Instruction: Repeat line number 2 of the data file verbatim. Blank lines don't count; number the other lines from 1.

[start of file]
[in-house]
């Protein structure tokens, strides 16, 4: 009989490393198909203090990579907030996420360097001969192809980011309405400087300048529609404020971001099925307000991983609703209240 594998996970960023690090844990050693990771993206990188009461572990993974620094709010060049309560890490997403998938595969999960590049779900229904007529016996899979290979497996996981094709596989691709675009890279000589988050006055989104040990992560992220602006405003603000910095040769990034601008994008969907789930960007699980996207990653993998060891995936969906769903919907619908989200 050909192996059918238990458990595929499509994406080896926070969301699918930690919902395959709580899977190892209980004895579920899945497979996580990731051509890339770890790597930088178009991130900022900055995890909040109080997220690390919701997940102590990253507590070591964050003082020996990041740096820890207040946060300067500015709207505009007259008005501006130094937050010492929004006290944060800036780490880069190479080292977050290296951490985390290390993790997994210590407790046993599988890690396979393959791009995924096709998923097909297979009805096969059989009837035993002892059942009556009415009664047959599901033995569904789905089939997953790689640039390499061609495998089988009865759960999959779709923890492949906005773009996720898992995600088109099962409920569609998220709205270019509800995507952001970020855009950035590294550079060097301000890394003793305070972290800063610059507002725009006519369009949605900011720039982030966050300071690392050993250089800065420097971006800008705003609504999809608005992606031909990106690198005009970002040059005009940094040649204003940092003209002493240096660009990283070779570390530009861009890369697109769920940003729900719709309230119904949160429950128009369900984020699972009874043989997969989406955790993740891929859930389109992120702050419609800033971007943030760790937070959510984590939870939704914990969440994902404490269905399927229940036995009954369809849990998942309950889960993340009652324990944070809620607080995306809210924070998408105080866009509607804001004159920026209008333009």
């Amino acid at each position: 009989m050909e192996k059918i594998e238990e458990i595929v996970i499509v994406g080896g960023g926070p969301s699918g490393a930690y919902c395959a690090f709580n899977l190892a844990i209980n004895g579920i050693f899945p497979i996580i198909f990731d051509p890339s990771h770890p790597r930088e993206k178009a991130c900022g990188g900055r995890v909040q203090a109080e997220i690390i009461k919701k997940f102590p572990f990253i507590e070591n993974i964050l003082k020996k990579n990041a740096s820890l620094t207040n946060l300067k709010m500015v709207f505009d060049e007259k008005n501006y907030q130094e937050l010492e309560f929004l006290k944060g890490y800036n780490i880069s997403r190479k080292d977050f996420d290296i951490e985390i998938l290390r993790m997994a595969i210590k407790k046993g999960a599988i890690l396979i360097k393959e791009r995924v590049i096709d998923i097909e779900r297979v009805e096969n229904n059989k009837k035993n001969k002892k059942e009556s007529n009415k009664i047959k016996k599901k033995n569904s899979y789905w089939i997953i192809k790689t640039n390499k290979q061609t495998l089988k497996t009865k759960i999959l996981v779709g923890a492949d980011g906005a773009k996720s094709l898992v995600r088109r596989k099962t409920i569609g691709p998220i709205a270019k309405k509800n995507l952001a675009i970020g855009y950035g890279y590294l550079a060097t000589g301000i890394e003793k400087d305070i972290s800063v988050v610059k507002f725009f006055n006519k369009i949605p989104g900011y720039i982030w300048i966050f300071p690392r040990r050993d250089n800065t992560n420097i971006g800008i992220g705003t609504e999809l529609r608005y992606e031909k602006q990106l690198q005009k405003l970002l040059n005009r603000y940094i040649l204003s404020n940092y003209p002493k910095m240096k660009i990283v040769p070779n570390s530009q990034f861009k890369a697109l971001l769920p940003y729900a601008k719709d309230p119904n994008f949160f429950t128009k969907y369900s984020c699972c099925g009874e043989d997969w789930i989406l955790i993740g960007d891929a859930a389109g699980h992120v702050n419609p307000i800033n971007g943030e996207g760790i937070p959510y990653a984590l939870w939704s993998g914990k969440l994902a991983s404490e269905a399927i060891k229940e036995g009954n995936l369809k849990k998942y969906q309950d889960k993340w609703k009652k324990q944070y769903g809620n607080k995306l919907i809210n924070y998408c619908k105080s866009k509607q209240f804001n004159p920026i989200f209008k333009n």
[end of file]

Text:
């Protein structure tokens, strides 16, 4: 009989490393198909203090990579907030996420360097001969192809980011309405400087300048529609404020971001099925307000991983609703209240 594998996970960023690090844990050693990771993206990188009461572990993974620094709010060049309560890490997403998938595969999960590049779900229904007529016996899979290979497996996981094709596989691709675009890279000589988050006055989104040990992560992220602006405003603000910095040769990034601008994008969907789930960007699980996207990653993998060891995936969906769903919907619908989200 050909192996059918238990458990595929499509994406080896926070969301699918930690919902395959709580899977190892209980004895579920899945497979996580990731051509890339770890790597930088178009991130900022900055995890909040109080997220690390919701997940102590990253507590070591964050003082020996990041740096820890207040946060300067500015709207505009007259008005501006130094937050010492929004006290944060800036780490880069190479080292977050290296951490985390290390993790997994210590407790046993599988890690396979393959791009995924096709998923097909297979009805096969059989009837035993002892059942009556009415009664047959599901033995569904789905089939997953790689640039390499061609495998089988009865759960999959779709923890492949906005773009996720898992995600088109099962409920569609998220709205270019509800995507952001970020855009950035590294550079060097301000890394003793305070972290800063610059507002725009006519369009949605900011720039982030966050300071690392050993250089800065420097971006800008705003609504999809608005992606031909990106690198005009970002040059005009940094040649204003940092003209002493240096660009990283070779570390530009861009890369697109769920940003729900719709309230119904949160429950128009369900984020699972009874043989997969989406955790993740891929859930389109992120702050419609800033971007943030760790937070959510984590939870939704914990969440994902404490269905399927229940036995009954369809849990998942309950889960993340009652324990944070809620607080995306809210924070998408105080866009509607804001004159920026209008333009």